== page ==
Arriving at our final list of 50 wasn’t easy. The editors of InformationWeek Government spent weeks researching the movers and shakers in government IT, comparing notes, and quibbling over qualifications. More than once, capable candidates were added to the list, then dropped when we weren’t blown away by their accomplishments.
Which leads me to an observation: Many government CIOs do a poor job of touting just what they and their teams have achieved. In the age of open government, they would better serve their organizations -- and their careers -- if they put more effort into informing the public of the important work they’re doing.
That said, it’s clear that tech execs are making a positive impact at all levels of government, and the Government CIO 50 are the best among them. Our complete list follows.
InformationWeek’s Government CIO 50:
Gen. Keith Alexander, Director, NSA, U.S. CyberCommand;
Rosio Alvarez, CIO, Lawrence Berkeley Lab;
Lonny Anderson, CIO, National Security Agency;
Frank Baitman, CIO, Social Security Administration;
Roger Baker, CIO, Veterans Affairs;
Dave Bowen, CIO, FAA;
Robert Carey, Deputy CIO, Dept. of Defense;
Michael Carleton, CIO, Health and Human Services;
Aneesh Chopra, Federal CTO, White House;
Brook Colangelo, CIO, White House;
Casey Coleman, CIO, GSA;
Regina Dugan, Director, DARPA;
Stephen Fletcher, CIO, Utah;
Chad Fulgham, CIO, FBI;
Adrian Gardner, CIO, Goddard Space Center;
Terry Halvorsen, CIO, Navy;
Vance Hitch, CIO, Dept. of Justice;
Andrew Hoppin, CIO, New York State Senate;
Jerry Johnson, CIO, Pacific Northwest National Lab;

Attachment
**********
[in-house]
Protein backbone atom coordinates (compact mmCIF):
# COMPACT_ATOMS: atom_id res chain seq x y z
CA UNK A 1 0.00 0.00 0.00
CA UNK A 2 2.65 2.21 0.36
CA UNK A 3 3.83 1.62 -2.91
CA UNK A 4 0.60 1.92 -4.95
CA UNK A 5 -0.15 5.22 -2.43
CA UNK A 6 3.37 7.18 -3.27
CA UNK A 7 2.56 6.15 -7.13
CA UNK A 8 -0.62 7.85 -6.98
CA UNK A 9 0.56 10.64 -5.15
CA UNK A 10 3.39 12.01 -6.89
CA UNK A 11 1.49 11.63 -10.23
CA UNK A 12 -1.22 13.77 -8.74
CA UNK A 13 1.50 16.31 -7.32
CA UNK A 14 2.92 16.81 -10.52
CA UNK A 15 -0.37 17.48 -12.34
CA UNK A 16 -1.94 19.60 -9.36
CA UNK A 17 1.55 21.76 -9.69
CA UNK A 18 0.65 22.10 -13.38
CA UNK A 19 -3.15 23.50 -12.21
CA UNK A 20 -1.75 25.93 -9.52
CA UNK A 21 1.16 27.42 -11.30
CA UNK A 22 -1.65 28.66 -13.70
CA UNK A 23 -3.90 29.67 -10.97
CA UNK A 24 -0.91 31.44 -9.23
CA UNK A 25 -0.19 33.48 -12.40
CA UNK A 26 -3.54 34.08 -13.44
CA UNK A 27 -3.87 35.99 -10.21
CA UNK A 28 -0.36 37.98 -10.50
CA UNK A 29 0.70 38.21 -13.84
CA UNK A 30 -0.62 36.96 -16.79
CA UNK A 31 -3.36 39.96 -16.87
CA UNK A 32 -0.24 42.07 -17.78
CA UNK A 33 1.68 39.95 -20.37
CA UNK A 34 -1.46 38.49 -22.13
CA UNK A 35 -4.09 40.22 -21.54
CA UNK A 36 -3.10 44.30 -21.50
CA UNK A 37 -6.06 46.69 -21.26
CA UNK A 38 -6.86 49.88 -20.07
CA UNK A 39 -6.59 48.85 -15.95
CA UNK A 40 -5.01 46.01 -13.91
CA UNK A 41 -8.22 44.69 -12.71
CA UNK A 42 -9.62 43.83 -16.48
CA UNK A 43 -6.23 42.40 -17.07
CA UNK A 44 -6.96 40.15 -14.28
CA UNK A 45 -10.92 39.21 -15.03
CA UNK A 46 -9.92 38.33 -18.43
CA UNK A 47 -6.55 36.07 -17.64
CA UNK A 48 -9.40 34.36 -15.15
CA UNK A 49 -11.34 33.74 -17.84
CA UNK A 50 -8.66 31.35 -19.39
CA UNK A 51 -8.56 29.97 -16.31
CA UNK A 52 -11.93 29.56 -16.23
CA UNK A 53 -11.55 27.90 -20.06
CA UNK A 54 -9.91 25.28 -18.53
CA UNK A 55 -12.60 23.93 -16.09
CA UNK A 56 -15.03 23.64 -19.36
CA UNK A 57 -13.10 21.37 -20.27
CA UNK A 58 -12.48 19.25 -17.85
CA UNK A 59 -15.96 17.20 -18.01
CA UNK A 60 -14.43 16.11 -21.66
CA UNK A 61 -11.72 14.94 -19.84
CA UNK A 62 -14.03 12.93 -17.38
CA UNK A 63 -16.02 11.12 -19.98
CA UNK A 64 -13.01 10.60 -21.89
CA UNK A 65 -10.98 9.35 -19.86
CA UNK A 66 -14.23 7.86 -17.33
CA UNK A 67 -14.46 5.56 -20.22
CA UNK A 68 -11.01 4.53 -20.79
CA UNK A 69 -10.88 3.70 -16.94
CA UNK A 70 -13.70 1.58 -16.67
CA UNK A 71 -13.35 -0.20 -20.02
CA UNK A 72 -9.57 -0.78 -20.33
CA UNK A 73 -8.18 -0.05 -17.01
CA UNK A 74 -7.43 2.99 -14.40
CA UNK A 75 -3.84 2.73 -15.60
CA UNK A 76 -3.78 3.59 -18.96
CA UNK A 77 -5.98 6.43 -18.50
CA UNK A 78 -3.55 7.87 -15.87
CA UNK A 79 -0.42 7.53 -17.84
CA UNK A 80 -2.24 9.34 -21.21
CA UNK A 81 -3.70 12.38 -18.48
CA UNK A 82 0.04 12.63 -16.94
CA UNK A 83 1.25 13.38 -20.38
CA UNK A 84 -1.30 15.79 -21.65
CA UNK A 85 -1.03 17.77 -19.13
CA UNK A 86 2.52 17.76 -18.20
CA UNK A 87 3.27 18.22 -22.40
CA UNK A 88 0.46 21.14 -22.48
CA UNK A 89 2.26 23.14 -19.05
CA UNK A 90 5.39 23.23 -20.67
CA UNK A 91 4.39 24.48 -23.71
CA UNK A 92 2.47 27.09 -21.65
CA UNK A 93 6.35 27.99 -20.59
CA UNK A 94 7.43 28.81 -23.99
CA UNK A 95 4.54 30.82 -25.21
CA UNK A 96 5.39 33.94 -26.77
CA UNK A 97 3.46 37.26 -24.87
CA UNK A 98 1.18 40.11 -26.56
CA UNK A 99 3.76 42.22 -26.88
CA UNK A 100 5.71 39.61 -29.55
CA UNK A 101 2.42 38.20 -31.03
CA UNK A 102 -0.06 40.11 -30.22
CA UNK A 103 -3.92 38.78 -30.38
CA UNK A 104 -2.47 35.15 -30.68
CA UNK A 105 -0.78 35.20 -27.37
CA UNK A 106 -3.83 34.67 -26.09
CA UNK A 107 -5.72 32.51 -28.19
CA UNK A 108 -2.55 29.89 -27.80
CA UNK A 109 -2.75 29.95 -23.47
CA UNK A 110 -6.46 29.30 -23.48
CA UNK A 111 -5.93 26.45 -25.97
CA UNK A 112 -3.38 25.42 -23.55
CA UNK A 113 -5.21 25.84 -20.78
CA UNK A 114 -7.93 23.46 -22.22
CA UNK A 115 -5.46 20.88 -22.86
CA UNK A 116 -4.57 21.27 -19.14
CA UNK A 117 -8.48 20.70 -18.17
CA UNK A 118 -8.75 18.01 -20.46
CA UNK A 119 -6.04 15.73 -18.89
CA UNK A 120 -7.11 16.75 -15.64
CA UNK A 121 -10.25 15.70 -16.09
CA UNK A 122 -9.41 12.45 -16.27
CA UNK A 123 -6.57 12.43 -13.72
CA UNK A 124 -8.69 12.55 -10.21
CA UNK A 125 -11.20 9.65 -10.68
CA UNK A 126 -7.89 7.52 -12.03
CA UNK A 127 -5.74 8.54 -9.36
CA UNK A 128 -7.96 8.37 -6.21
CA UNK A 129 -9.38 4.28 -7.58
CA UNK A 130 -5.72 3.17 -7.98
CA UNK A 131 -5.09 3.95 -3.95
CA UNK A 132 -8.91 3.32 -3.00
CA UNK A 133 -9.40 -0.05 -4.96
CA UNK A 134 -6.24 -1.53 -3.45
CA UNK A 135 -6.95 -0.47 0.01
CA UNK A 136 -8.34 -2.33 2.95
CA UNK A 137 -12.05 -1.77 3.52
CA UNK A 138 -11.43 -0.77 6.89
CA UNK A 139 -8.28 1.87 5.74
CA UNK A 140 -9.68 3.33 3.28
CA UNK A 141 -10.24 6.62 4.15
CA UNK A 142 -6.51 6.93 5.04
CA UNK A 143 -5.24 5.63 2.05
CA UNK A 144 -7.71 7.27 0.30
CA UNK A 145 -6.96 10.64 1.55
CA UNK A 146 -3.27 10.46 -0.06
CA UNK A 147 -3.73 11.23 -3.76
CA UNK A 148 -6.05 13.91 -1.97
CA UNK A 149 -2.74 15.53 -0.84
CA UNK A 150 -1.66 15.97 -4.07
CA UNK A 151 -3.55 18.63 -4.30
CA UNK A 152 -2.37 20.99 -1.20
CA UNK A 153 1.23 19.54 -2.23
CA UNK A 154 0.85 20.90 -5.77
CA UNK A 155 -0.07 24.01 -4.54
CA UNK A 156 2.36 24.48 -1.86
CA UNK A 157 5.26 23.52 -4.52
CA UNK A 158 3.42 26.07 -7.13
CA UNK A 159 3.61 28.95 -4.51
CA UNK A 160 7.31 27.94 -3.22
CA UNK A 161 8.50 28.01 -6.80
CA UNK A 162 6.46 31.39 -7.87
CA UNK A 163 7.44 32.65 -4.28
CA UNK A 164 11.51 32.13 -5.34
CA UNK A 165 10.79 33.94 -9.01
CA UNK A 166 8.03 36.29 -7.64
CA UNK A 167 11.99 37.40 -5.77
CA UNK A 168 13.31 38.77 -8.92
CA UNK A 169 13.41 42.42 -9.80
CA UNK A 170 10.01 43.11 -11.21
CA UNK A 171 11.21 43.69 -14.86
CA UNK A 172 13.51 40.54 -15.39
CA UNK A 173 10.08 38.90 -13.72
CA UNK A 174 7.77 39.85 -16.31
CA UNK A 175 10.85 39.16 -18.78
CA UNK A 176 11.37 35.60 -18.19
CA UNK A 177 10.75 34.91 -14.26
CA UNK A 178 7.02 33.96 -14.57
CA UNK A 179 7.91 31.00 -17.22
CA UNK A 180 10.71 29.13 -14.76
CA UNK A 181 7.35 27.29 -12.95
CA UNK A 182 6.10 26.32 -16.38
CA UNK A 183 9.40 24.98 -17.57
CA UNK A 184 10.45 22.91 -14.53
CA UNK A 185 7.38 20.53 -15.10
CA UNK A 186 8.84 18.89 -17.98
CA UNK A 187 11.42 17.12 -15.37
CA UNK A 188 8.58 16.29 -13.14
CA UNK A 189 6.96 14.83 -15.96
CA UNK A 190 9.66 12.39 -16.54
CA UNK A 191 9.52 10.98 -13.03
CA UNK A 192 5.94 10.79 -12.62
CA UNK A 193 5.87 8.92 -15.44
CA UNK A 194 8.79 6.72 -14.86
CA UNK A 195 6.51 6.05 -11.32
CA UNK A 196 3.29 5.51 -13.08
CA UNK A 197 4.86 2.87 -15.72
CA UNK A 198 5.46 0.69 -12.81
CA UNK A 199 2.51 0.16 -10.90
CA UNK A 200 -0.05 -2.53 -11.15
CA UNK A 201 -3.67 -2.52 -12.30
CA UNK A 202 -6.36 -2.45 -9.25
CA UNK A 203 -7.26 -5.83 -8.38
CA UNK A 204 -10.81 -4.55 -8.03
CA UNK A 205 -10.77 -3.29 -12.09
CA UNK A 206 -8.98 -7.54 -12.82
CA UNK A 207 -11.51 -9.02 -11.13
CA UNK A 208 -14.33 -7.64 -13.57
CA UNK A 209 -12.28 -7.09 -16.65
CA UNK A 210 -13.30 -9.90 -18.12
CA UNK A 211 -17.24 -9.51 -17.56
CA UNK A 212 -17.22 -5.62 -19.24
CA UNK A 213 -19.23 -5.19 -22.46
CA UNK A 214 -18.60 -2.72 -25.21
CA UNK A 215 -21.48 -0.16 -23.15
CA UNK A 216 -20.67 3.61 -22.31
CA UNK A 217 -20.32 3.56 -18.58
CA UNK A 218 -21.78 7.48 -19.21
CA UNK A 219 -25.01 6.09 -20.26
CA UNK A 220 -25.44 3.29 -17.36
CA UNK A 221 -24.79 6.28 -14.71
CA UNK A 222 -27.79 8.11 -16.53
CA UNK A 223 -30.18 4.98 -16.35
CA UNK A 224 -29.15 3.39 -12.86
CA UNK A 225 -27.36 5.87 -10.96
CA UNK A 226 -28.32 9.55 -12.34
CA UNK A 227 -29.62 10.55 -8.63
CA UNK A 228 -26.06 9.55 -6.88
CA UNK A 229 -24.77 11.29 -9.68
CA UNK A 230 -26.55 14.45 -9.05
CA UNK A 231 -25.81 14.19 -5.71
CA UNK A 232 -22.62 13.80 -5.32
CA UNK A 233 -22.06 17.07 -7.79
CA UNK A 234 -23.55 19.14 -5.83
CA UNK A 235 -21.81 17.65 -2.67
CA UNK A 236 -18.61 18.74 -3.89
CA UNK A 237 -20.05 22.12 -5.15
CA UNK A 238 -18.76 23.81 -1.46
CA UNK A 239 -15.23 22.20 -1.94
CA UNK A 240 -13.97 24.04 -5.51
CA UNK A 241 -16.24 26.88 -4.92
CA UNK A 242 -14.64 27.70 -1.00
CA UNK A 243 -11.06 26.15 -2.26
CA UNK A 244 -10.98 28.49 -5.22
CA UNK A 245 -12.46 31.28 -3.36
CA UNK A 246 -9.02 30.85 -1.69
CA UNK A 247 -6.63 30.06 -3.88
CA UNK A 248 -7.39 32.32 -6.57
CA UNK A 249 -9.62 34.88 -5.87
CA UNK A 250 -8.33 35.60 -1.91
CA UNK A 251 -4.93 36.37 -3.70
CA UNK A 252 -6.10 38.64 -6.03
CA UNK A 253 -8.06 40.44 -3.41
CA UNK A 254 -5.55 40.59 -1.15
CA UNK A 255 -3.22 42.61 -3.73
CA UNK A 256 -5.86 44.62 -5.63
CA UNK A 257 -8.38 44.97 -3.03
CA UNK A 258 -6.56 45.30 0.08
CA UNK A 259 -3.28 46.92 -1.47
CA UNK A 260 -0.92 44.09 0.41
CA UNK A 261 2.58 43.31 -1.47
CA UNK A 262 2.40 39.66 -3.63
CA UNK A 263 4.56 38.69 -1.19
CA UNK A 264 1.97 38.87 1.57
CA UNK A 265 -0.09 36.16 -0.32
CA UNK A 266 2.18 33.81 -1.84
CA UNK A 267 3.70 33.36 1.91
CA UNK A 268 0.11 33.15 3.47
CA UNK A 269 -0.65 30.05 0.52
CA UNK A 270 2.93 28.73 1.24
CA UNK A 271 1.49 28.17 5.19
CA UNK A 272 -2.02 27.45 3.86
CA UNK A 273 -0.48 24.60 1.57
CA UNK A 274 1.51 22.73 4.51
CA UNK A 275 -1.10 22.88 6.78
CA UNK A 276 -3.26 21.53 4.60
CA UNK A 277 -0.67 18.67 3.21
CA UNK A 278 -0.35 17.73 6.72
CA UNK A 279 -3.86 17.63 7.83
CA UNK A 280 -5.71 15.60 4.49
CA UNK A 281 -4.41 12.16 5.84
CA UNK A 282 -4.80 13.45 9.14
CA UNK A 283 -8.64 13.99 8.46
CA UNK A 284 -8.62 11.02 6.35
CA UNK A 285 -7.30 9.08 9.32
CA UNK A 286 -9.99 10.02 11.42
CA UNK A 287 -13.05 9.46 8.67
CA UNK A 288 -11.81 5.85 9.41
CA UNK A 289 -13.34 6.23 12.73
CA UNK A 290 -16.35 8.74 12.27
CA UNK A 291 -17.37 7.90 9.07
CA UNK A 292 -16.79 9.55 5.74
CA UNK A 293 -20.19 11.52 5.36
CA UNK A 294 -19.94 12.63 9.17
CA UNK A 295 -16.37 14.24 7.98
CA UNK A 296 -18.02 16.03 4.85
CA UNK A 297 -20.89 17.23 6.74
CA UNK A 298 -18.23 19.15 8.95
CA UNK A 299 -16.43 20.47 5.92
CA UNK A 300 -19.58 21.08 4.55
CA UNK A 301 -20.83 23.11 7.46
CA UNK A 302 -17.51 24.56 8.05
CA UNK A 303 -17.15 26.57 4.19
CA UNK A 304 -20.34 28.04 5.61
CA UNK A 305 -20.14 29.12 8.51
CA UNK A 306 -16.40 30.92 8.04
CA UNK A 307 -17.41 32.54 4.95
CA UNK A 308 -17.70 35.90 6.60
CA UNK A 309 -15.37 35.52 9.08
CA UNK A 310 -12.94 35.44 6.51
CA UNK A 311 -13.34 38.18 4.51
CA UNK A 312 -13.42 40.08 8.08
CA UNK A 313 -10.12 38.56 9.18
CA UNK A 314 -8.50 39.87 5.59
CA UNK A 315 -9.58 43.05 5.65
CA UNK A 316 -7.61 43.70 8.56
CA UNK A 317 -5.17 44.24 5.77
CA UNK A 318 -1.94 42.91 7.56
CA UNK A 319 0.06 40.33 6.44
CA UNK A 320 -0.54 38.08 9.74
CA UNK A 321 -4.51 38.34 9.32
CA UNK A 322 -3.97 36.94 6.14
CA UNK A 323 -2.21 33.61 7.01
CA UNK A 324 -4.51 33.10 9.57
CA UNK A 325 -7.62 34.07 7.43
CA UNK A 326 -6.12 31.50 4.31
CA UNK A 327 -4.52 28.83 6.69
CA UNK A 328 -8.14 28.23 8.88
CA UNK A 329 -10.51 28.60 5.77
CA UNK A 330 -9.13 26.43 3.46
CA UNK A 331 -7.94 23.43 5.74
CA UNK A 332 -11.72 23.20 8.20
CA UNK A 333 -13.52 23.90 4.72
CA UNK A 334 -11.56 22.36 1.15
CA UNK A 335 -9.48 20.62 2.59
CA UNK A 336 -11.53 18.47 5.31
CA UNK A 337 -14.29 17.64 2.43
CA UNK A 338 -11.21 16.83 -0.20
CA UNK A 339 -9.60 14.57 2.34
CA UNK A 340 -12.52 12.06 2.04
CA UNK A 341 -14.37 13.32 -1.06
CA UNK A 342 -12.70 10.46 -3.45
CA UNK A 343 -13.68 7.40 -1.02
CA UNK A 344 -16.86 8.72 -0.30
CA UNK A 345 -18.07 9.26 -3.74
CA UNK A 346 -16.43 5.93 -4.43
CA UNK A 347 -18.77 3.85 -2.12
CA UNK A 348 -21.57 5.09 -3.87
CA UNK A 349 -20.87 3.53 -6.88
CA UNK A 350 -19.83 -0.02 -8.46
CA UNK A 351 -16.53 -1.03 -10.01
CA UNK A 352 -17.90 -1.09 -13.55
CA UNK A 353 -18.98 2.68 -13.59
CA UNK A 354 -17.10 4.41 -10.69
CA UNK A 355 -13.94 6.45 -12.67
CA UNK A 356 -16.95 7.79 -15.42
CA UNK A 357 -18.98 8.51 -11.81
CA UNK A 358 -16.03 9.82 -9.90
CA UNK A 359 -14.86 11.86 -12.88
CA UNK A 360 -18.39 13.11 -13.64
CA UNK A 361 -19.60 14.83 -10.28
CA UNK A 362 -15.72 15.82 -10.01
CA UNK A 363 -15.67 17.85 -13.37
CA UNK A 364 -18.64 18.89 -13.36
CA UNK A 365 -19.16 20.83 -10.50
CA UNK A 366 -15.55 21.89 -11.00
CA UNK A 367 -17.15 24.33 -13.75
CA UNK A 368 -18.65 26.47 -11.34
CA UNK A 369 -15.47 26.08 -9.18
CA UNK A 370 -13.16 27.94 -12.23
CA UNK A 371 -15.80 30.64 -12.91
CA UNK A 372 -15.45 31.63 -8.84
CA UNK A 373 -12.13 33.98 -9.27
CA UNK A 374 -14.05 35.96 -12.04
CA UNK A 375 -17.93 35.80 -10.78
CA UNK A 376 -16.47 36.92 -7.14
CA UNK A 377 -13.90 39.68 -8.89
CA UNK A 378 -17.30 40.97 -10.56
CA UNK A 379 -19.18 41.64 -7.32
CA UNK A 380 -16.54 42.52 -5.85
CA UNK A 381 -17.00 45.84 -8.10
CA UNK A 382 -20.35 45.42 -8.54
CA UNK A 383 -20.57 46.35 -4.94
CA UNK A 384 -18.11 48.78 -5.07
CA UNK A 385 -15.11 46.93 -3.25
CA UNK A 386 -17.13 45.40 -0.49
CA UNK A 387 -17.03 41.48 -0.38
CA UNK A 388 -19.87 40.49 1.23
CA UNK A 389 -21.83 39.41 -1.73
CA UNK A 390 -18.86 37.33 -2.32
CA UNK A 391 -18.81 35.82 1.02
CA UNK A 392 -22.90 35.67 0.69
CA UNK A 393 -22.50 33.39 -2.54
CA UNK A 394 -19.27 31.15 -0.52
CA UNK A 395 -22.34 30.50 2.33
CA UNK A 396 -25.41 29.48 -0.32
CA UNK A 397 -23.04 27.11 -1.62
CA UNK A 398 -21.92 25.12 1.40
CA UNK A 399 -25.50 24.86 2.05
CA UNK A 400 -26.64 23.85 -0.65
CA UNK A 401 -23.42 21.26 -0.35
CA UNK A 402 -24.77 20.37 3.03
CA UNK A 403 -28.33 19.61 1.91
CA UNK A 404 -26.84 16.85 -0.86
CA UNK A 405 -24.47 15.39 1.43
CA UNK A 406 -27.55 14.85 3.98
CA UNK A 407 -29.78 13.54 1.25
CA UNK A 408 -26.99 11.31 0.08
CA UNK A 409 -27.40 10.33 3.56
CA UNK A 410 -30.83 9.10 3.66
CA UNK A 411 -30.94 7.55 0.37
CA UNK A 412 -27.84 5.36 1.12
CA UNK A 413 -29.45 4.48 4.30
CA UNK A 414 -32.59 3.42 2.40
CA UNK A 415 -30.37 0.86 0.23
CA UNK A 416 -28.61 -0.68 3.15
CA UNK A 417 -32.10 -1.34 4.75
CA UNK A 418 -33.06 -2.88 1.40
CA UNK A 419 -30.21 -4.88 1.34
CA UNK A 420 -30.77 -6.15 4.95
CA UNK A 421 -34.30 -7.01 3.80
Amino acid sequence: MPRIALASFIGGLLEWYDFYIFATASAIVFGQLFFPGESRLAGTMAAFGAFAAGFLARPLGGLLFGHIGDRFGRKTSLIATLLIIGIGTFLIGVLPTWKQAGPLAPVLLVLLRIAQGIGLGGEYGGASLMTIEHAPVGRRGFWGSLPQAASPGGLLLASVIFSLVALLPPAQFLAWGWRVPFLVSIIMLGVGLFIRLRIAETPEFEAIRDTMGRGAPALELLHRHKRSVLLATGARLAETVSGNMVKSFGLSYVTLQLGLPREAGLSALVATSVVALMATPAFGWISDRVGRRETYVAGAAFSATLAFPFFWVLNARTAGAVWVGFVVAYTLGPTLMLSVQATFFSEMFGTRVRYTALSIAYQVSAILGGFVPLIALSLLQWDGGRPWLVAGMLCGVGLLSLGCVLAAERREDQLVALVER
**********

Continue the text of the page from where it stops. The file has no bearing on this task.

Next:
Chris Kemp, CTO for IT, NASA;
Joe Klimavicz, CIO, National Oceanic and Atmospheric Administration;
Michael Krieger, Deputy CIO, Army;
Vivek Kundra, Federal CIO, OMB;
Lt. Gen. Susan Lawrence, CIO (nominee), Army;
Lt. Gen. William Lord, CIO, Air Force;
Bernard Mazer, CIO, Dept. of Interior;
Bill Oates, CIO, City of Boston;
John Owens, CIO Patent and Trademark Office;
Todd Park, CTO, Health and Human Services;
Carole Post, Commissioner of IT/Telecom, New York City;
Nitin Pradhan, CIO, Dept. of Transportation;
Ron Ross, Senior Computer Scientist, NIST;
Kristin Russell, CIO, Colorado;
Howard Schmidt, Cybersecurity Coordinator, White House;
Grant Schneider, CIO, Defense Intelligence Agency;
Henry Sienkiewicz, CIO, DISA;
Chris Smith, CIO, Agriculture;
Richard Spires, CIO, Homeland Security;
Bobbie Stempfley, Director, Homeland Security’s National Cyber Security Division;
Jeff Stovall, CIO, Charlotte, N.C.;
William Strecker, CTO, In-Q-Tel;
John Streufert, Deputy CIO of Information Assurance, Dept. of State;
Teri Takai, CIO, Dept. of Defense;
Al Tarasiuk, CIO, Intelligence Community;
Ed Trainor, CIO, Amtrak;
Harold Tuck, CIO, San Diego County;
Chris Vein, U.S. Deputy CTO for Innovation (former CIO, San Francisco);
Jerry Williams, CIO, Housing and Urban Development;
Jim Warren, CIO, Recovery Accountability and Transparency Board;
Jeffrey Zients, Chief Performance Officer, OMB
Want to learn more about what the Government CIO 50 are doing to drive IT innovation, efficiency, and new levels of performance? We provide detailed profiles on each of these IT leaders in our InformationWeek Analytics report, “The Government CIO 50.” You can download the report, at no cost, here.